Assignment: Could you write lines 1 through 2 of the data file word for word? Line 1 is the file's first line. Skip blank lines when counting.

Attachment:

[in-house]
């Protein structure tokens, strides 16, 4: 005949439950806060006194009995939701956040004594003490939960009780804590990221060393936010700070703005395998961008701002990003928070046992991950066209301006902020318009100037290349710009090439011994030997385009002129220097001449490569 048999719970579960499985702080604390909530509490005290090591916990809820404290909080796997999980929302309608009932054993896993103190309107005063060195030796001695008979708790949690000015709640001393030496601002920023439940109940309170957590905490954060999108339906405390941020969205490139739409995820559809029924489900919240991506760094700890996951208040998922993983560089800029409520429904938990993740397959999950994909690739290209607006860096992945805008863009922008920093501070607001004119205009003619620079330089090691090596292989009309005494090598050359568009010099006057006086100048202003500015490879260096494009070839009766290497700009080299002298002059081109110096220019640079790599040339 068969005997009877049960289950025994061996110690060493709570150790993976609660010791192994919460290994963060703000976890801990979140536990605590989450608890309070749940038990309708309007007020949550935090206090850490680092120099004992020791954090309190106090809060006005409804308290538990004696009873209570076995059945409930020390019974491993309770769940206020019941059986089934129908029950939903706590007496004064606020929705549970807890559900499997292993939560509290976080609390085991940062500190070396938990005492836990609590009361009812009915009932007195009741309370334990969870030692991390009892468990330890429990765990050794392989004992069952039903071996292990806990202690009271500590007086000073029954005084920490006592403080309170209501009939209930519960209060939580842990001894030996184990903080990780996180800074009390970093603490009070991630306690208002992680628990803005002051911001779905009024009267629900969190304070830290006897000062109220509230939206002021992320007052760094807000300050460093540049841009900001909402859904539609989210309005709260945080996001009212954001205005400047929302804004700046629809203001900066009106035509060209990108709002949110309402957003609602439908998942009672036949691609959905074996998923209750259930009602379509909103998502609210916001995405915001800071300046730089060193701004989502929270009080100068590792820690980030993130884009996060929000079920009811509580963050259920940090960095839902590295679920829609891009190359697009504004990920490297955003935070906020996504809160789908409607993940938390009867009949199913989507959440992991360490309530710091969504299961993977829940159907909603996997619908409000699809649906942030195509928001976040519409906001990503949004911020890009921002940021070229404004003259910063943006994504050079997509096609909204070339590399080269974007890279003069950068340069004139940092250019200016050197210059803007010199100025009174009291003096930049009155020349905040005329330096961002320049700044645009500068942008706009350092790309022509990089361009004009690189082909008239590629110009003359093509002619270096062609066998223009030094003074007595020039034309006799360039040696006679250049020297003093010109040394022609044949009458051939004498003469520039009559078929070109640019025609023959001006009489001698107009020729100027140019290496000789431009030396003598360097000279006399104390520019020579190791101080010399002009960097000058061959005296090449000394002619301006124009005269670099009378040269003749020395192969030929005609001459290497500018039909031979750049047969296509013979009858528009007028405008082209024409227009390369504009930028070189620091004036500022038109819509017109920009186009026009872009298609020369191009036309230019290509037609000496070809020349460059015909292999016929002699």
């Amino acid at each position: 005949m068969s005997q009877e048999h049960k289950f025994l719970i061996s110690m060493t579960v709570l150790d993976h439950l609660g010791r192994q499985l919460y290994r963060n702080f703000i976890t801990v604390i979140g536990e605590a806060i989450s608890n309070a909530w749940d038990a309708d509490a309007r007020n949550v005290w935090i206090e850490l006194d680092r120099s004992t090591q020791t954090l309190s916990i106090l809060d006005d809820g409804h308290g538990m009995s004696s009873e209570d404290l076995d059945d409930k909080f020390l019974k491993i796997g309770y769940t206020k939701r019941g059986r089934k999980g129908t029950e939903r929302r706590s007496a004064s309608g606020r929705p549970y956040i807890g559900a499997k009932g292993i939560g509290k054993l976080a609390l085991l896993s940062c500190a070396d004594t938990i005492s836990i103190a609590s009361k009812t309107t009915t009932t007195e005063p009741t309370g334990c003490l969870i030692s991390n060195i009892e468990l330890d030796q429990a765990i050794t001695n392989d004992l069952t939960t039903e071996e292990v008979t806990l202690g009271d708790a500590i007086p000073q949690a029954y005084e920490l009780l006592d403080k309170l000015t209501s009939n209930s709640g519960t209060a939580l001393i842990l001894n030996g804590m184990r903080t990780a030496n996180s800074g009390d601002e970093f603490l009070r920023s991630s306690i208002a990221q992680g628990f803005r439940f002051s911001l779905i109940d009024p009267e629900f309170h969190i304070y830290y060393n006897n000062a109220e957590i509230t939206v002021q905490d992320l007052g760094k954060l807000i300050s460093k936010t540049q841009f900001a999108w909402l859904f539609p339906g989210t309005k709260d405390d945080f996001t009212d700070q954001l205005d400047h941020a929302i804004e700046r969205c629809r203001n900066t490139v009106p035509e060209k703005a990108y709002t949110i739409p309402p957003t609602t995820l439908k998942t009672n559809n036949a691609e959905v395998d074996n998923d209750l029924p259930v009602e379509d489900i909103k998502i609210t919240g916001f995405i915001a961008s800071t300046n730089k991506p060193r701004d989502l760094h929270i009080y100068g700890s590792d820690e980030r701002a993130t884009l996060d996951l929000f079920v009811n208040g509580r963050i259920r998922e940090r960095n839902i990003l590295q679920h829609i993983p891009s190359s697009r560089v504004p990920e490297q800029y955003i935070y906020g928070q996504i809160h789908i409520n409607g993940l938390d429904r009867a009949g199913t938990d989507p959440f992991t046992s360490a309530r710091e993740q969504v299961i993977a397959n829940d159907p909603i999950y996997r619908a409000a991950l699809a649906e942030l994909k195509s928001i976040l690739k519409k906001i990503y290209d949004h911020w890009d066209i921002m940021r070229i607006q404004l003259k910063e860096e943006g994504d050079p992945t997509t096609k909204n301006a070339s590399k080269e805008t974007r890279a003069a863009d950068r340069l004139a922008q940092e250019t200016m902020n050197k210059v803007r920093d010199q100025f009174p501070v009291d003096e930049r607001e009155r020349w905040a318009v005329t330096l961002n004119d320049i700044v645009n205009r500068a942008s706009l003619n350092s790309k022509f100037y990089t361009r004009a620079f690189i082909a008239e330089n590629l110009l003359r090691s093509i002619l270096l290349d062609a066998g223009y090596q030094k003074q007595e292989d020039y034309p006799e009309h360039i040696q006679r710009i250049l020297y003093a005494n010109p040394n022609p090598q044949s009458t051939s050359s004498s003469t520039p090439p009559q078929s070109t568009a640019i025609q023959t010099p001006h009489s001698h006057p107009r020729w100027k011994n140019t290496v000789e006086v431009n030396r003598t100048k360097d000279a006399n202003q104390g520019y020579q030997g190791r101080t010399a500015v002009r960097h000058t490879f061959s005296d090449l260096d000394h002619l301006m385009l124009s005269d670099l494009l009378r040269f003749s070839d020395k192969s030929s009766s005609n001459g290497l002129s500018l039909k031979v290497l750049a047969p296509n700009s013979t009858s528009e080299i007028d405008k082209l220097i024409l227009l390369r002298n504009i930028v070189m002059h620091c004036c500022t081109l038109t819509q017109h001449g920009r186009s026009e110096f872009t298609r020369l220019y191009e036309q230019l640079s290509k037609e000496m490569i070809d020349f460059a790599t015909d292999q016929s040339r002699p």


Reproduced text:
[in-house]
């Protein structure tokens, strides 16, 4: 005949439950806060006194009995939701956040004594003490939960009780804590990221060393936010700070703005395998961008701002990003928070046992991950066209301006902020318009100037290349710009090439011994030997385009002129220097001449490569 048999719970579960499985702080604390909530509490005290090591916990809820404290909080796997999980929302309608009932054993896993103190309107005063060195030796001695008979708790949690000015709640001393030496601002920023439940109940309170957590905490954060999108339906405390941020969205490139739409995820559809029924489900919240991506760094700890996951208040998922993983560089800029409520429904938990993740397959999950994909690739290209607006860096992945805008863009922008920093501070607001004119205009003619620079330089090691090596292989009309005494090598050359568009010099006057006086100048202003500015490879260096494009070839009766290497700009080299002298002059081109110096220019640079790599040339 068969005997009877049960289950025994061996110690060493709570150790993976609660010791192994919460290994963060703000976890801990979140536990605590989450608890309070749940038990309708309007007020949550935090206090850490680092120099004992020791954090309190106090809060006005409804308290538990004696009873209570076995059945409930020390019974491993309770769940206020019941059986089934129908029950939903706590007496004064606020929705549970807890559900499997292993939560509290976080609390085991940062500190070396938990005492836990609590009361009812009915009932007195009741309370334990969870030692991390009892468990330890429990765990050794392989004992069952039903071996292990806990202690009271500590007086000073029954005084920490006592403080309170209501009939209930519960209060939580842990001894030996184990903080990780996180800074009390970093603490009070991630306690208002992680628990803005002051911001779905009024009267629900969190304070830290006897000062109220509230939206002021992320007052760094807000300050460093540049841009900001909402859904539609989210309005709260945080996001009212954001205005400047929302804004700046629809203001900066009106035509060209990108709002949110309402957003609602439908998942009672036949691609959905074996998923209750259930009602379509909103998502609210916001995405915001800071300046730089060193701004989502929270009080100068590792820690980030993130884009996060929000079920009811509580963050259920940090960095839902590295679920829609891009190359697009504004990920490297955003935070906020996504809160789908409607993940938390009867009949199913989507959440992991360490309530710091969504299961993977829940159907909603996997619908409000699809649906942030195509928001976040519409906001990503949004911020890009921002940021070229404004003259910063943006994504050079997509096609909204070339590399080269974007890279003069950068340069004139940092250019200016050197210059803007010199100025009174009291003096930049009155020349905040005329330096961002320049700044645009500068942008706009350092790309022509990089361009004009690189082909008239590629110009003359093509002619270096062609066998223009030094003074007595020039034309006799360039040696006679250049020297003093010109040394022609044949009458051939004498003469520039009559078929070109640019025609023959001006009489001698107009020729100027140019290496000789431009030396003598360097000279006399104390520019020579190791101080010399002009960097000058061959005296090449000394002619301006124009005269670099009378040269003749020395192969030929005609001459290497500018039909031979750049047969296509013979009858528009007028405008082209024409227009390369504009930028070189620091004036500022038109819509017109920009186009026009872009298609020369191009036309230019290509037609000496070809020349460059015909292999016929002699």